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Three Steps Forward, Six Steps Back: The Tragectory of Latina Rights in the United States

  • Ratification of Nineteenth Ammendment

    Ratification of Nineteenth Ammendment
    Gave women the right to vote
  • Hernandez v. Texas

    A Class Apart (Youtube video)
    First Mexican-American civil-rights case heard and decided by the United States Supreme Court. Chief Justice Earl Warren delivered the unanimous opinion of the court in favor of Hernández and ordered a reversal of conviction. Ruled that Hernández had "the right to be indicted and tried by juries from which all members of his class are not systematically excluded."
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    Chicano Movement (Mex-Amer Civil Rights Movement)

    The Mexican American Civil Rights Movement is a social movement of the 1960s that encompassed a broad cross section of issues—from restoration of land grants, to farm workers rights, to enhanced education, to voting and political rights.
  • Civil Rights Act of 1964

    Forbade discrimination on the basis of race and sex in hiring, promoting, and firing. It made it unlawful for an employer to "fail or refuse to hire or to discharge any individual, or otherwise to discriminate against any individual with respect to his compensation, terms, conditions or privileges or employment, because of such individual's race, color, religion, sex, or national origin."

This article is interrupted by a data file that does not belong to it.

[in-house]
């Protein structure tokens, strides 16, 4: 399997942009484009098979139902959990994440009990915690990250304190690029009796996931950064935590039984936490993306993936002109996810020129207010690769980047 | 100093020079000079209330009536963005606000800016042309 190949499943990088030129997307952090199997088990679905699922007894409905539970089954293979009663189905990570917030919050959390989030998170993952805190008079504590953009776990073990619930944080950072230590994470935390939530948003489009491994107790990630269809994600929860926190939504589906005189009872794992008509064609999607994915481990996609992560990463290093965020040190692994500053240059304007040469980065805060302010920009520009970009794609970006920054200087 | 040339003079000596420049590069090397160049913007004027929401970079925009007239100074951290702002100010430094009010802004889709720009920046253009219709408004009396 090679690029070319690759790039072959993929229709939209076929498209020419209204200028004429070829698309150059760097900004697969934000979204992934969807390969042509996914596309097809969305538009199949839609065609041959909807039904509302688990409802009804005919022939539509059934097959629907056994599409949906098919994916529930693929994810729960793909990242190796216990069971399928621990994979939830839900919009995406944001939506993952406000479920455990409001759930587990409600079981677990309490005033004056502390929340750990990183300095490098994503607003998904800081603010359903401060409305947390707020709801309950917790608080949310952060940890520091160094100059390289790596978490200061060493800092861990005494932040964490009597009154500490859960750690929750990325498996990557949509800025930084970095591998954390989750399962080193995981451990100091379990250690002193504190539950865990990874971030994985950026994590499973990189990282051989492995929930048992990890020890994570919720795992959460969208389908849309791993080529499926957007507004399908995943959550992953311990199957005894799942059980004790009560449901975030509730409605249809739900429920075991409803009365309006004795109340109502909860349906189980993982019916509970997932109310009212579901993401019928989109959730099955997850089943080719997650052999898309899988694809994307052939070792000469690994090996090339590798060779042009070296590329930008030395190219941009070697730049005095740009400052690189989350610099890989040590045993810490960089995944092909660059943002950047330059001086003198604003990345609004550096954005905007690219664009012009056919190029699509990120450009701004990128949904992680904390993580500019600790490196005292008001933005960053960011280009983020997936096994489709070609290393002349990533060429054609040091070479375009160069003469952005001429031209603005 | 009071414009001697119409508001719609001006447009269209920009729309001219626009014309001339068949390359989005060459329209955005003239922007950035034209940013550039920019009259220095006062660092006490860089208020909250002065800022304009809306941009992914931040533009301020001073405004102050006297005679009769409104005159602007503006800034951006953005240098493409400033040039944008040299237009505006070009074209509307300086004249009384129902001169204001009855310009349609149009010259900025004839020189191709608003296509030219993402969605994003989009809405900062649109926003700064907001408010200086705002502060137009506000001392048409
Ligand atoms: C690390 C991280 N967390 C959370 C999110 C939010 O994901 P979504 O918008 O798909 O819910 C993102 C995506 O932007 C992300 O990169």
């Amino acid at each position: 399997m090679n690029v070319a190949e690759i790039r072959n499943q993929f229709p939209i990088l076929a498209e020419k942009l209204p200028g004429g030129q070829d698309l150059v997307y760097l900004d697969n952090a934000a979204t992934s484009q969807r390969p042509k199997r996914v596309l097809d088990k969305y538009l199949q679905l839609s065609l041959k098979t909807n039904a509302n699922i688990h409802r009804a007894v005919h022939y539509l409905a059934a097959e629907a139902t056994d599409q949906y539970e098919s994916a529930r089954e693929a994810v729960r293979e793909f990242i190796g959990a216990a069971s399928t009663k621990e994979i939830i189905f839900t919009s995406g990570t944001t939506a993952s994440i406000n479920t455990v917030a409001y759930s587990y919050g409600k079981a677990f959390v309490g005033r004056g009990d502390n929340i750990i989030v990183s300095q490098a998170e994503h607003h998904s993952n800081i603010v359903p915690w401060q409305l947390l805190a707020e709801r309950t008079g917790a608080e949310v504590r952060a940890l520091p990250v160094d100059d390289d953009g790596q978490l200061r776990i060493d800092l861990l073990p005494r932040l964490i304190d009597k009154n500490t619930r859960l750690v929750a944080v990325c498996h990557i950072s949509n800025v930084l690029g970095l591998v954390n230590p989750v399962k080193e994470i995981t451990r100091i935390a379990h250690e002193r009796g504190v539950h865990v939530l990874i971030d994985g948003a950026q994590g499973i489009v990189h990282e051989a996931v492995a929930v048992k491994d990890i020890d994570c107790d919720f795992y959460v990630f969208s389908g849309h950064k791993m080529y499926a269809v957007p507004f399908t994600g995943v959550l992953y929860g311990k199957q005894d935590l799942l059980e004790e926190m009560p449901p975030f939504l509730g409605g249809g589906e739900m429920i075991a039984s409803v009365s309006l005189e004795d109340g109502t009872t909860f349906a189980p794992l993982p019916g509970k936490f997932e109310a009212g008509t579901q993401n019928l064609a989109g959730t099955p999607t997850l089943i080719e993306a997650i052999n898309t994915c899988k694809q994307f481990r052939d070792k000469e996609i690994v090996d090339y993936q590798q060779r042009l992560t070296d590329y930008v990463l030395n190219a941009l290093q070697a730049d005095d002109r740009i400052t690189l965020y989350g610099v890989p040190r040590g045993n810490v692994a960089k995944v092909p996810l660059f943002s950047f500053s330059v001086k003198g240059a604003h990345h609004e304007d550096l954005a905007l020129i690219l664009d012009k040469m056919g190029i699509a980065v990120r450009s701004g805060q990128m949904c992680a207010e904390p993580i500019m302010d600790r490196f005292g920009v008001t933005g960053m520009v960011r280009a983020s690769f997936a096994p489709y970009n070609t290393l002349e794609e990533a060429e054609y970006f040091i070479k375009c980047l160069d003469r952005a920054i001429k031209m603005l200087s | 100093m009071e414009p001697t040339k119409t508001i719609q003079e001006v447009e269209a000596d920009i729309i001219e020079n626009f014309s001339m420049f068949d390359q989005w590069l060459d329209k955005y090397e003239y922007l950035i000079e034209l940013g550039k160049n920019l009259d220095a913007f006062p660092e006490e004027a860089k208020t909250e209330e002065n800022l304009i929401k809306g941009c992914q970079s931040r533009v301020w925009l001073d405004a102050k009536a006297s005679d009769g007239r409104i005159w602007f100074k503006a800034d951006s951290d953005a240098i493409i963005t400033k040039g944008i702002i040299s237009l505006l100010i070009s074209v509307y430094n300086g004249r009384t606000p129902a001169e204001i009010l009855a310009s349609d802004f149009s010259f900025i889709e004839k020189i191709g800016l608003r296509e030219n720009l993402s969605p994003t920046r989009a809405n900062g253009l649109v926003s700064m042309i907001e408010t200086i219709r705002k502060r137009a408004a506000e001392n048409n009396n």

• Espinoza v. Farah Manufacturing Co.

    Espinoza v. Farah Manufacturing Co.
    Supreme Court Case wear Mrs. Espinoza sues Farah Manufacturing Co. for refusing to hire her because of her Mexican citizenship. She alleged that it violated the Civil Rights Act of 1964; however, the case held that an employer's refusal to hire a person because he is not a United States citizen does not constitute employment discrimination on the basis of "national origin" in violation of § 703. Pp. 414 U. S. 88-96 (Civil Rights Act of 1964).
  • New Arizona Immigration Law

    New Arizona Immigration Law
    SB 1070 "requires officials and agencies of the state and political subdivisions to fully comply with and assist in the enforcement of federal immigration laws and gives county attorneys subpoena power in certain investigations of employers. Establishes crimes involving trespassing by illegal aliens, stopping to hire or soliciting work under specified circumstances, and transporting, harboring or concealing unlawful aliens, and their respective penalties."
  • New Alabama Immigration Law

    New Alabama Immigration Law
    HB 56 was passed by the state of Alabama requiring public schools to check students’ immigration status, criminalizes giving an undocumented immigrant a ride, requires employers to use E-Verify to check potential employees’ status, and instructs police to check the immigration status of anyone they stop if they suspect the person of being an undocumented immigrant.
  • South Carolina passes Act No. 69

    South Carolina passes Act No. 69
    Scheduled to become effective on January 1, 2012. Like Alabama and Arizona, South Carolina seeks to regulate immigration by passing harsh laws that conflict with the policies implemented by the federal government. This photo is ironic because Nikki Haley is captured here signing the bill that sets the provisions for the harsh laws, when she is a daughter of immigrants herself.